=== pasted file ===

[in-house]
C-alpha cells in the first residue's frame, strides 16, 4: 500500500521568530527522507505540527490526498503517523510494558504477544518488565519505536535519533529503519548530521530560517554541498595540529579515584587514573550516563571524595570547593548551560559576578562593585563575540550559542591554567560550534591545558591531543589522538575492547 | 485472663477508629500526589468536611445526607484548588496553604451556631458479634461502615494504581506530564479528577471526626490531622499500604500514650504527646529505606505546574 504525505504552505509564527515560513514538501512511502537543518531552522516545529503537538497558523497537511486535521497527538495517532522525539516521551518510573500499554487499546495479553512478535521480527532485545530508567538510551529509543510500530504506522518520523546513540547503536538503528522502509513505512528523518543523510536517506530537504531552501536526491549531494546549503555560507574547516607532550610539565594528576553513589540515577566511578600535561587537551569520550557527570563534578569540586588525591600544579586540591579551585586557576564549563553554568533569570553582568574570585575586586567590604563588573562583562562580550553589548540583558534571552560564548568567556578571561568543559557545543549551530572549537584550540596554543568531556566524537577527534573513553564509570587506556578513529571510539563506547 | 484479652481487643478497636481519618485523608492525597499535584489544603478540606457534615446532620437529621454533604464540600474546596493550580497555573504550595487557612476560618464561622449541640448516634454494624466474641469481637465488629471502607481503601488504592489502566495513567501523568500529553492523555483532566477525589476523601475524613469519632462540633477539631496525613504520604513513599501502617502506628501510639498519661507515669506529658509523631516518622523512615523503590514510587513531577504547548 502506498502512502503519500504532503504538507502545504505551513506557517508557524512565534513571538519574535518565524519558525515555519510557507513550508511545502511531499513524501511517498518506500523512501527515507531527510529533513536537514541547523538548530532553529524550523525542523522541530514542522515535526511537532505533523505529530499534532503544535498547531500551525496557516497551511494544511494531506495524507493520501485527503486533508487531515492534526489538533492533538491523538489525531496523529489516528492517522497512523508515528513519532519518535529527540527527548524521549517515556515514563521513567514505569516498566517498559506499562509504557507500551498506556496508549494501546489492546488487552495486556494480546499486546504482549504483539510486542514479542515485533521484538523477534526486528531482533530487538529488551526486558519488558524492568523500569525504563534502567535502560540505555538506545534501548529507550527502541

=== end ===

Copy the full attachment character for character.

[in-house]
C-alpha cells in the first residue's frame, strides 16, 4: 500500500521568530527522507505540527490526498503517523510494558504477544518488565519505536535519533529503519548530521530560517554541498595540529579515584587514573550516563571524595570547593548551560559576578562593585563575540550559542591554567560550534591545558591531543589522538575492547 | 485472663477508629500526589468536611445526607484548588496553604451556631458479634461502615494504581506530564479528577471526626490531622499500604500514650504527646529505606505546574 504525505504552505509564527515560513514538501512511502537543518531552522516545529503537538497558523497537511486535521497527538495517532522525539516521551518510573500499554487499546495479553512478535521480527532485545530508567538510551529509543510500530504506522518520523546513540547503536538503528522502509513505512528523518543523510536517506530537504531552501536526491549531494546549503555560507574547516607532550610539565594528576553513589540515577566511578600535561587537551569520550557527570563534578569540586588525591600544579586540591579551585586557576564549563553554568533569570553582568574570585575586586567590604563588573562583562562580550553589548540583558534571552560564548568567556578571561568543559557545543549551530572549537584550540596554543568531556566524537577527534573513553564509570587506556578513529571510539563506547 | 484479652481487643478497636481519618485523608492525597499535584489544603478540606457534615446532620437529621454533604464540600474546596493550580497555573504550595487557612476560618464561622449541640448516634454494624466474641469481637465488629471502607481503601488504592489502566495513567501523568500529553492523555483532566477525589476523601475524613469519632462540633477539631496525613504520604513513599501502617502506628501510639498519661507515669506529658509523631516518622523512615523503590514510587513531577504547548 502506498502512502503519500504532503504538507502545504505551513506557517508557524512565534513571538519574535518565524519558525515555519510557507513550508511545502511531499513524501511517498518506500523512501527515507531527510529533513536537514541547523538548530532553529524550523525542523522541530514542522515535526511537532505533523505529530499534532503544535498547531500551525496557516497551511494544511494531506495524507493520501485527503486533508487531515492534526489538533492533538491523538489525531496523529489516528492517522497512523508515528513519532519518535529527540527527548524521549517515556515514563521513567514505569516498566517498559506499562509504557507500551498506556496508549494501546489492546488487552495486556494480546499486546504482549504483539510486542514479542515485533521484538523477534526486528531482533530487538529488551526486558519488558524492568523500569525504563534502567535502560540505555538506545534501548529507550527502541